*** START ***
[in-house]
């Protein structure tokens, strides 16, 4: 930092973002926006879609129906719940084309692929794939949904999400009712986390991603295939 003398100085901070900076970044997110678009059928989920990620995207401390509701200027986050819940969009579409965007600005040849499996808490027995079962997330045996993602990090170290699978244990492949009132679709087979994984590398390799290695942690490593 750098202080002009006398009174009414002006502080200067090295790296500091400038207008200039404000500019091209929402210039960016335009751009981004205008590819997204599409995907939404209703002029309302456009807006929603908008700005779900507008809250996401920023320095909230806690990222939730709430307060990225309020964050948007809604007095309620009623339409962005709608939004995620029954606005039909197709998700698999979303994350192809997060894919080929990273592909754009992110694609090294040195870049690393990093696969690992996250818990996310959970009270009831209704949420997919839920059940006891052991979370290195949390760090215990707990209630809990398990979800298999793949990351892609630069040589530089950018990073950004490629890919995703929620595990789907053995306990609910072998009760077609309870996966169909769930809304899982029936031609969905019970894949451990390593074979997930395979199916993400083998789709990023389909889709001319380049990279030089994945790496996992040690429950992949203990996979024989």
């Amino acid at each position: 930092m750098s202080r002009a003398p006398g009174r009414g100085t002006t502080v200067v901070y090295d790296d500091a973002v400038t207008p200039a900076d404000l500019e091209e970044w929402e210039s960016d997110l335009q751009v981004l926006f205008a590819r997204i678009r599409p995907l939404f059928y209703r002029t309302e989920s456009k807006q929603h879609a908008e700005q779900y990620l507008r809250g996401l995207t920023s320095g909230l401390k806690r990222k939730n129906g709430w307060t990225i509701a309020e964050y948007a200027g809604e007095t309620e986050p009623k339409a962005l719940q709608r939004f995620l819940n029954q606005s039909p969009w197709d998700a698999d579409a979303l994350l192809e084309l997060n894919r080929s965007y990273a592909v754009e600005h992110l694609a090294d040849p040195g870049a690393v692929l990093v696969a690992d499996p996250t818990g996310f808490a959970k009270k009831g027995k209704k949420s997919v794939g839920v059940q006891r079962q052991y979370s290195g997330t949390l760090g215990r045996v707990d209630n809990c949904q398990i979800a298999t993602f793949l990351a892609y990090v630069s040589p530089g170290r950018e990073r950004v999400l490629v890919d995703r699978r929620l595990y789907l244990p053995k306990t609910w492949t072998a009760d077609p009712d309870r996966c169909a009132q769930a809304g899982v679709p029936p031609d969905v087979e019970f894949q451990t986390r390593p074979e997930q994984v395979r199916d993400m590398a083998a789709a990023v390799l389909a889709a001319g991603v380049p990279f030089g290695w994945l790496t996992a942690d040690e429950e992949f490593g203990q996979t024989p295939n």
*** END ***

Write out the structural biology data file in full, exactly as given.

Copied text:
[in-house]
């Protein structure tokens, strides 16, 4: 930092973002926006879609129906719940084309692929794939949904999400009712986390991603295939 003398100085901070900076970044997110678009059928989920990620995207401390509701200027986050819940969009579409965007600005040849499996808490027995079962997330045996993602990090170290699978244990492949009132679709087979994984590398390799290695942690490593 750098202080002009006398009174009414002006502080200067090295790296500091400038207008200039404000500019091209929402210039960016335009751009981004205008590819997204599409995907939404209703002029309302456009807006929603908008700005779900507008809250996401920023320095909230806690990222939730709430307060990225309020964050948007809604007095309620009623339409962005709608939004995620029954606005039909197709998700698999979303994350192809997060894919080929990273592909754009992110694609090294040195870049690393990093696969690992996250818990996310959970009270009831209704949420997919839920059940006891052991979370290195949390760090215990707990209630809990398990979800298999793949990351892609630069040589530089950018990073950004490629890919995703929620595990789907053995306990609910072998009760077609309870996966169909769930809304899982029936031609969905019970894949451990390593074979997930395979199916993400083998789709990023389909889709001319380049990279030089994945790496996992040690429950992949203990996979024989």
């Amino acid at each position: 930092m750098s202080r002009a003398p006398g009174r009414g100085t002006t502080v200067v901070y090295d790296d500091a973002v400038t207008p200039a900076d404000l500019e091209e970044w929402e210039s960016d997110l335009q751009v981004l926006f205008a590819r997204i678009r599409p995907l939404f059928y209703r002029t309302e989920s456009k807006q929603h879609a908008e700005q779900y990620l507008r809250g996401l995207t920023s320095g909230l401390k806690r990222k939730n129906g709430w307060t990225i509701a309020e964050y948007a200027g809604e007095t309620e986050p009623k339409a962005l719940q709608r939004f995620l819940n029954q606005s039909p969009w197709d998700a698999d579409a979303l994350l192809e084309l997060n894919r080929s965007y990273a592909v754009e600005h992110l694609a090294d040849p040195g870049a690393v692929l990093v696969a690992d499996p996250t818990g996310f808490a959970k009270k009831g027995k209704k949420s997919v794939g839920v059940q006891r079962q052991y979370s290195g997330t949390l760090g215990r045996v707990d209630n809990c949904q398990i979800a298999t993602f793949l990351a892609y990090v630069s040589p530089g170290r950018e990073r950004v999400l490629v890919d995703r699978r929620l595990y789907l244990p053995k306990t609910w492949t072998a009760d077609p009712d309870r996966c169909a009132q769930a809304g899982v679709p029936p031609d969905v087979e019970f894949q451990t986390r390593p074979e997930q994984v395979r199916d993400m590398a083998a789709a990023v390799l389909a889709a001319g991603v380049p990279f030089g290695w994945l790496t996992a942690d040690e429950e992949f490593g203990q996979t024989p295939n």